Built in the early sixties, UPM’s Pietarsaari pulp mill goes through an impressive 200 truckloads and three cargo trains worth of wood in a day. The winding courtyard, a throwback to a different era, is different from streamlined modern mills and harbours 10 boiler towers and hundreds of metres of pipelines.
The serpentine of yellow pipes goes through four factory floors, with loudly humming machines signalling different parts of the journey. Each chip of wood that enters the system comes out 15 to 20 hours later as fluffy, popcorn-like pulp.
At the base of the towering mountain of wood shavings stands a man who looks awfully small in comparison. But there is nothing small in what he does. “We always have someone circling the premises. It takes a few hours to go through the whole area,” says Marko Hautala, a man who many consider one of the big brothers of the factory. His job is to keep a keen eye on every part of the mill’s processes and ensure the safety of his colleagues.
On the fourth floor stands a room draped in computer screens. This is where Marko spends most of his time. He and his colleagues observe every step of production from here, keeping an eye out for anything that might seem out of place. Their day to day job consists of monitoring the pulp’s journey through the mill using real-life footage and data collected from the factory floors. If there is an issue, they isolate the scene, close the pipelines, call in the appropriate personnel and make sure everything is handled as per protocol.
“We take safety very seriously, 110 percent,” he states. “Safety is something that has grown in importance since I started here.” And he should know. Marko and UPM have spent as much time together as apart: 23 years to be exact. For a whopping 21 years and seven months of that time, he has been the person who makes sure each and every problem is handled as efficiently and safely as possible.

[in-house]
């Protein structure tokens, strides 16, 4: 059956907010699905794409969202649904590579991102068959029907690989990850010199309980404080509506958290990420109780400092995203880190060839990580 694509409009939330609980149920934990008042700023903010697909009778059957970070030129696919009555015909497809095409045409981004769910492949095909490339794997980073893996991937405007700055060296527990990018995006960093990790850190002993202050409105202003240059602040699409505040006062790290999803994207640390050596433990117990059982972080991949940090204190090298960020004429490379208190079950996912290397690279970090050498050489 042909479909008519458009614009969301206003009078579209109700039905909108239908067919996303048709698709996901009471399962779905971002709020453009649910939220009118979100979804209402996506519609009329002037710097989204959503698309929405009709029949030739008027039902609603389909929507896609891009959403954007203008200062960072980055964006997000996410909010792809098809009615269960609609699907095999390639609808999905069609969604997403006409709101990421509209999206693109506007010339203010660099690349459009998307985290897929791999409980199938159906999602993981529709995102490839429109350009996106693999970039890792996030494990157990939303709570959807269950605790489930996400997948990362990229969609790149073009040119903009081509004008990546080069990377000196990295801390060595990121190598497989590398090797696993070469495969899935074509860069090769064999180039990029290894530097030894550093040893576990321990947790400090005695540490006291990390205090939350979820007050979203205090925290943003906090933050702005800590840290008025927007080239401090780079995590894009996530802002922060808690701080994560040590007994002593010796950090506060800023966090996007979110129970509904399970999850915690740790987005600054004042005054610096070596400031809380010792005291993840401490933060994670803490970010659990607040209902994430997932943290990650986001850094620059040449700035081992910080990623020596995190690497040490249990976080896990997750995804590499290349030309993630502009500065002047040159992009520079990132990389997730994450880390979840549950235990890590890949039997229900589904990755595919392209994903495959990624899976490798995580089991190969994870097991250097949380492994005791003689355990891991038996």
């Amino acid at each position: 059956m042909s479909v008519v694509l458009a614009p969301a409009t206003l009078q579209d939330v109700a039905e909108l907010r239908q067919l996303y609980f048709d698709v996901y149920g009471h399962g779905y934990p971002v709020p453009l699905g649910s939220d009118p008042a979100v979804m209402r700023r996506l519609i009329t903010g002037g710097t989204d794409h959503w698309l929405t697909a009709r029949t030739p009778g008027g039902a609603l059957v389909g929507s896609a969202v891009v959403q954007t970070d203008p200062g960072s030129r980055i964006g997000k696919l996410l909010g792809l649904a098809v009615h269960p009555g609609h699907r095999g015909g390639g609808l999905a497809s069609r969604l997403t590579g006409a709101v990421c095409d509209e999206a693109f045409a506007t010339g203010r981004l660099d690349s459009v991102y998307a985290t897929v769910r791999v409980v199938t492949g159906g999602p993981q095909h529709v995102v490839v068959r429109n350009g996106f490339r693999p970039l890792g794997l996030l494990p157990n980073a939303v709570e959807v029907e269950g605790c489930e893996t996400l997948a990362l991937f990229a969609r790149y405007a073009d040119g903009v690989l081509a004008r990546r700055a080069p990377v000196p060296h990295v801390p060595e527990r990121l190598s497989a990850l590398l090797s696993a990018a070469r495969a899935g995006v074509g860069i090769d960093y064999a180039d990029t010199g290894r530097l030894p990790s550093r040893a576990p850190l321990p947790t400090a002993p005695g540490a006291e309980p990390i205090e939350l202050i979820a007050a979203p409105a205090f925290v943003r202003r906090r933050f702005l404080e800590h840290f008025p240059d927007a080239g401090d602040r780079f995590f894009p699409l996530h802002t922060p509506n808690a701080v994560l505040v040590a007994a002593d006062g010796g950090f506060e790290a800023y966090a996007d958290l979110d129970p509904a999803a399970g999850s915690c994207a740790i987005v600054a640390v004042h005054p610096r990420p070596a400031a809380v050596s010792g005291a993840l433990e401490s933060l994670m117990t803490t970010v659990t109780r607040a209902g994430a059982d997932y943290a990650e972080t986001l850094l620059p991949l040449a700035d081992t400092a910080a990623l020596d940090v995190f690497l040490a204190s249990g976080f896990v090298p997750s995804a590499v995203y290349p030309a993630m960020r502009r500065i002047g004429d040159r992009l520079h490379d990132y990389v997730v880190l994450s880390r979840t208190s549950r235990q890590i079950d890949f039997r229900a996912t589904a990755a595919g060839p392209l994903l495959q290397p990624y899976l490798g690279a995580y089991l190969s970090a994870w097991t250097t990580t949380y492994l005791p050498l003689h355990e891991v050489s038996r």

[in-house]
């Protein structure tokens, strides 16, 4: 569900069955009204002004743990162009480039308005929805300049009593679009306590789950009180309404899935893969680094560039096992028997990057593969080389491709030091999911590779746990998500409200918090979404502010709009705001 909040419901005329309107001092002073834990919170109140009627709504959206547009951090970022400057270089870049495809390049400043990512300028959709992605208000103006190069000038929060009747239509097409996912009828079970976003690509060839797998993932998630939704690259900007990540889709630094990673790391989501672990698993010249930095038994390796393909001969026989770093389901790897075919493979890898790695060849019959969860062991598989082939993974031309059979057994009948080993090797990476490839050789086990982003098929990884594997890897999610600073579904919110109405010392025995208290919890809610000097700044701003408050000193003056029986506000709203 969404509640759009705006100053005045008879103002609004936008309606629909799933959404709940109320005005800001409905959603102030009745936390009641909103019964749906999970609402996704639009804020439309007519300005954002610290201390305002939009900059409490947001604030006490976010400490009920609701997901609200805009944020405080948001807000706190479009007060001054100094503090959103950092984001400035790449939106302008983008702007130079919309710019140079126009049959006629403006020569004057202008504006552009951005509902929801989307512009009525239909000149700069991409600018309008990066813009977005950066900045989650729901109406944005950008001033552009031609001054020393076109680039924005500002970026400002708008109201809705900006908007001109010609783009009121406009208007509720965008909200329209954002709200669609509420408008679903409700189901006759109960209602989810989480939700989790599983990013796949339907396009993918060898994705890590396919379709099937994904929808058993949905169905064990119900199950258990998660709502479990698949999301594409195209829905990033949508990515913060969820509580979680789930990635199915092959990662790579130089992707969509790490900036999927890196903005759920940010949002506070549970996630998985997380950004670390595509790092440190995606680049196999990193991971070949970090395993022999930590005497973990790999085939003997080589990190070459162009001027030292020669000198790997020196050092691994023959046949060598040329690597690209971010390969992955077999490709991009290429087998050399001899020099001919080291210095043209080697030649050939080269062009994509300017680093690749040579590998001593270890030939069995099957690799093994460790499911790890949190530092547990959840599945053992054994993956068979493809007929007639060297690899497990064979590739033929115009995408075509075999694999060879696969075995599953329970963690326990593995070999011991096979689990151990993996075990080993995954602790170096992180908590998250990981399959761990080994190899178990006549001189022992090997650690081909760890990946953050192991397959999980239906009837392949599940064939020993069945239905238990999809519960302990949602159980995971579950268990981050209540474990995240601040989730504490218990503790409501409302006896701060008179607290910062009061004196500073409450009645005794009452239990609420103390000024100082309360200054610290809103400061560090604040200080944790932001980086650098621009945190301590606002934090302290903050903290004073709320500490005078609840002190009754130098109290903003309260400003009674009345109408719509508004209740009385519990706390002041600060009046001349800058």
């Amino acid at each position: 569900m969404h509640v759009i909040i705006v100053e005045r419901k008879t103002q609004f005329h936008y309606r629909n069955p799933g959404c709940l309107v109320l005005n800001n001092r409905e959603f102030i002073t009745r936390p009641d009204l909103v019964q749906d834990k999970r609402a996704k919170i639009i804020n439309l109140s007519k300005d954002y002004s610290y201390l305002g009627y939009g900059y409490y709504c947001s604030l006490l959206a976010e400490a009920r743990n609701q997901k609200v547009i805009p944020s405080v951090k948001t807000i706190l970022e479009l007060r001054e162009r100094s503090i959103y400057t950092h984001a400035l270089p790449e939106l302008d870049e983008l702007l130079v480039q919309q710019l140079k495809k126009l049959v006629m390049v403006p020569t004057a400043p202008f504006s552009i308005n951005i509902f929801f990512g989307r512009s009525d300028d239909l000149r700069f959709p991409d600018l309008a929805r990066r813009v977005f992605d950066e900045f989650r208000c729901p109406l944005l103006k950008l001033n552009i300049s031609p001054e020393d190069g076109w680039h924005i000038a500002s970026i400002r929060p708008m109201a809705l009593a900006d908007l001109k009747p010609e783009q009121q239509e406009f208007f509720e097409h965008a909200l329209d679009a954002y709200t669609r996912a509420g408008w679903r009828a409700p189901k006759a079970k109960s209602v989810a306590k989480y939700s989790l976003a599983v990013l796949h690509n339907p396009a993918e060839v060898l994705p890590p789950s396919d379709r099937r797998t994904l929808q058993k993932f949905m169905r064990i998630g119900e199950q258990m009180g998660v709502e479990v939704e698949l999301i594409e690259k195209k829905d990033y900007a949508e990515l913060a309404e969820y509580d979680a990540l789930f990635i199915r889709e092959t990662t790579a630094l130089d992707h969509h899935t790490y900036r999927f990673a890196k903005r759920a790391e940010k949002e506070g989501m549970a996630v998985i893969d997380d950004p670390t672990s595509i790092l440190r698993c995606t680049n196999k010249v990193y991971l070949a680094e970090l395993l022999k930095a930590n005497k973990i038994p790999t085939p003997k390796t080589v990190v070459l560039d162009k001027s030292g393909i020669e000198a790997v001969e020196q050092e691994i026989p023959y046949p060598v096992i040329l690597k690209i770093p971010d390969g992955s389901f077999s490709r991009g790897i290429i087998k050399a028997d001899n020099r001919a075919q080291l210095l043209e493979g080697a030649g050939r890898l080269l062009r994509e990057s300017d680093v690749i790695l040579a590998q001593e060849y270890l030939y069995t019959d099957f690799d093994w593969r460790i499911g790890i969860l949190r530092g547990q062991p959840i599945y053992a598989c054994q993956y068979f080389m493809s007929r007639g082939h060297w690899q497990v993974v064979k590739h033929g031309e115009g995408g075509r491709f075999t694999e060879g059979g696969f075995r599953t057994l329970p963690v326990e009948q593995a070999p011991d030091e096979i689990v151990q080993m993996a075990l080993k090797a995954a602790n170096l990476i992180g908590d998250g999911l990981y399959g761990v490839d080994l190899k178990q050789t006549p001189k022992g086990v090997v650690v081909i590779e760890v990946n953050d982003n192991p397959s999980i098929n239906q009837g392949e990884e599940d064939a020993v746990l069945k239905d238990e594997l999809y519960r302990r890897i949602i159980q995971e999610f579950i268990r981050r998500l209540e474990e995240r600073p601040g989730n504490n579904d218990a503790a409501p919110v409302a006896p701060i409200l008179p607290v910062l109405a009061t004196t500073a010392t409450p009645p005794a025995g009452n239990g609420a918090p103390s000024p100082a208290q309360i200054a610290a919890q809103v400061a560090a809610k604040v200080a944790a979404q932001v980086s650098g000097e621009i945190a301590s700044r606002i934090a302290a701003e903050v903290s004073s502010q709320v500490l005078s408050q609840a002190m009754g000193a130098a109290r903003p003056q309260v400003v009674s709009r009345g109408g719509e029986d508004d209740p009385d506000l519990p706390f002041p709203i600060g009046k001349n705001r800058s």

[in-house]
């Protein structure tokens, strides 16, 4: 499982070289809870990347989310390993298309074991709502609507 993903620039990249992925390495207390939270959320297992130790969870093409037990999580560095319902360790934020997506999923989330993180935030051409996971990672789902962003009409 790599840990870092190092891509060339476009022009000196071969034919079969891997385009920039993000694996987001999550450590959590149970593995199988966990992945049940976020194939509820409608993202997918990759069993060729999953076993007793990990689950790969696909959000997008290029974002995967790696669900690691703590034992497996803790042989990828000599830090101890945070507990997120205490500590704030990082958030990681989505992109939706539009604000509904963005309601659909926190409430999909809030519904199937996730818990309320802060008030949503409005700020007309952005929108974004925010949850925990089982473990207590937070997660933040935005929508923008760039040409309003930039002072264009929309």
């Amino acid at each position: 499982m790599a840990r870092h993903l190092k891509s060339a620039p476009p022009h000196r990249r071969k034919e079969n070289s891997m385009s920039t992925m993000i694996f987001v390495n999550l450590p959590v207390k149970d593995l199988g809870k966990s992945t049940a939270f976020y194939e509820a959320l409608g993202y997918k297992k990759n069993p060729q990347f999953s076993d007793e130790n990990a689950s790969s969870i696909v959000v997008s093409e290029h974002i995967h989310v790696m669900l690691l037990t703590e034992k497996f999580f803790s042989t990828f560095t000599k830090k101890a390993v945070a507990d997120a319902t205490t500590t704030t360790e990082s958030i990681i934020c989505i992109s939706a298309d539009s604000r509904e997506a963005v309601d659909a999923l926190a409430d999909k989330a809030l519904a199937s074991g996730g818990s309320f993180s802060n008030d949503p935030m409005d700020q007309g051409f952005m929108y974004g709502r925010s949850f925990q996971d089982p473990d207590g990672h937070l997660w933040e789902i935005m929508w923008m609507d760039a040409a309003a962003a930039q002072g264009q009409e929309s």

Pulp runs in the family
Even as a kid, Marko was no stranger to the pulp industry. His father is also a UPM stalwart, having started working for the company as far back as 1974. Following in his father’s footsteps, Hautala junior started studying chemical processing and, sure enough, he was soon working at the mill’s power plant. From there, he quickly ascended to his current position.
He says he still remembers the jitters he had when he first started. “These days I’m not nervous about anything except the thunder. That’s really the only thing you can’t do anything about,” he says. “With an operation of this size, every day is different and that’s something I really like about my job.”
Looking after the mill is literally an ‘all day everyday’ job. It runs day and night all year round, aside from a short annual break when maintenance is done. Marko’s work schedule keeps him busy at all hours of the day, but that doesn’t mean he can’t have a life outside the mill. “I’m an avid bowler. I coach the junior bowling team and we have a company team, too,” he says with a smile on his face.
Marko’s two boys also regularly join him for a few frames. “My daughter, on the other hand, is more artistic and enjoys things like baking,” he beams. The proud husband and father of three also has a hobby just for himself: fishing – or, more specifically, fly fishing. “I do around six fishing trips every year. There is something very blissful in listening to the babbling brooks and watching the campfire,” he says.
Though Marko has already earned an enviable track record for himself at UPM, he has his eyes set on the future. “I think we all dream of a new mill,” he says. “It would bring with it more longevity and efficiency, and I would personally love to experience what it’s like working in a new one.”
Text: Julia Ruottinen